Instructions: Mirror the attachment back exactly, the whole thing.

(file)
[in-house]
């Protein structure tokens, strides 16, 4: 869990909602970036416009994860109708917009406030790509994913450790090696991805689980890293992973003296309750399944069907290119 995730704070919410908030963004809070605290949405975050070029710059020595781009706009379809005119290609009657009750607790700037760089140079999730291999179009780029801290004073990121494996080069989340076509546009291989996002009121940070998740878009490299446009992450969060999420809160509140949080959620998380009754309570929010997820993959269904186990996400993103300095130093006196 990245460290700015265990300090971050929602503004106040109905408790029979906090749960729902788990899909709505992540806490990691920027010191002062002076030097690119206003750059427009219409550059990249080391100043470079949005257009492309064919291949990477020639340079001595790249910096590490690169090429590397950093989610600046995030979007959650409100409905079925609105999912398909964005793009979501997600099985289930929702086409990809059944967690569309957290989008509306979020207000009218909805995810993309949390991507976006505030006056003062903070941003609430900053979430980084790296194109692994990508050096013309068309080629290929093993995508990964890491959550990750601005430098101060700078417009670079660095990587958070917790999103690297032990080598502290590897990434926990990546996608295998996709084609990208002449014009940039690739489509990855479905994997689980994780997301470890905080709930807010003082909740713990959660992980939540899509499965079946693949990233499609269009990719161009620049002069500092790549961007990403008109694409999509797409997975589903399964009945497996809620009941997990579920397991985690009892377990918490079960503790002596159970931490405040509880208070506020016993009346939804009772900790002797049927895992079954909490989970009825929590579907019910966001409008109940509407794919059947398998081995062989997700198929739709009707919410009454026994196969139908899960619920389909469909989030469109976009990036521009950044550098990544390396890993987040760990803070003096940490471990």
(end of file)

[in-house]
């Protein structure tokens, strides 16, 4: 869990909602970036416009994860109708917009406030790509994913450790090696991805689980890293992973003296309750399944069907290119 995730704070919410908030963004809070605290949405975050070029710059020595781009706009379809005119290609009657009750607790700037760089140079999730291999179009780029801290004073990121494996080069989340076509546009291989996002009121940070998740878009490299446009992450969060999420809160509140949080959620998380009754309570929010997820993959269904186990996400993103300095130093006196 990245460290700015265990300090971050929602503004106040109905408790029979906090749960729902788990899909709505992540806490990691920027010191002062002076030097690119206003750059427009219409550059990249080391100043470079949005257009492309064919291949990477020639340079001595790249910096590490690169090429590397950093989610600046995030979007959650409100409905079925609105999912398909964005793009979501997600099985289930929702086409990809059944967690569309957290989008509306979020207000009218909805995810993309949390991507976006505030006056003062903070941003609430900053979430980084790296194109692994990508050096013309068309080629290929093993995508990964890491959550990750601005430098101060700078417009670079660095990587958070917790999103690297032990080598502290590897990434926990990546996608295998996709084609990208002449014009940039690739489509990855479905994997689980994780997301470890905080709930807010003082909740713990959660992980939540899509499965079946693949990233499609269009990719161009620049002069500092790549961007990403008109694409999509797409997975589903399964009945497996809620009941997990579920397991985690009892377990918490079960503790002596159970931490405040509880208070506020016993009346939804009772900790002797049927895992079954909490989970009825929590579907019910966001409008109940509407794919059947398998081995062989997700198929739709009707919410009454026994196969139908899960619920389909469909989030469109976009990036521009950044550098990544390396890993987040760990803070003096940490471990």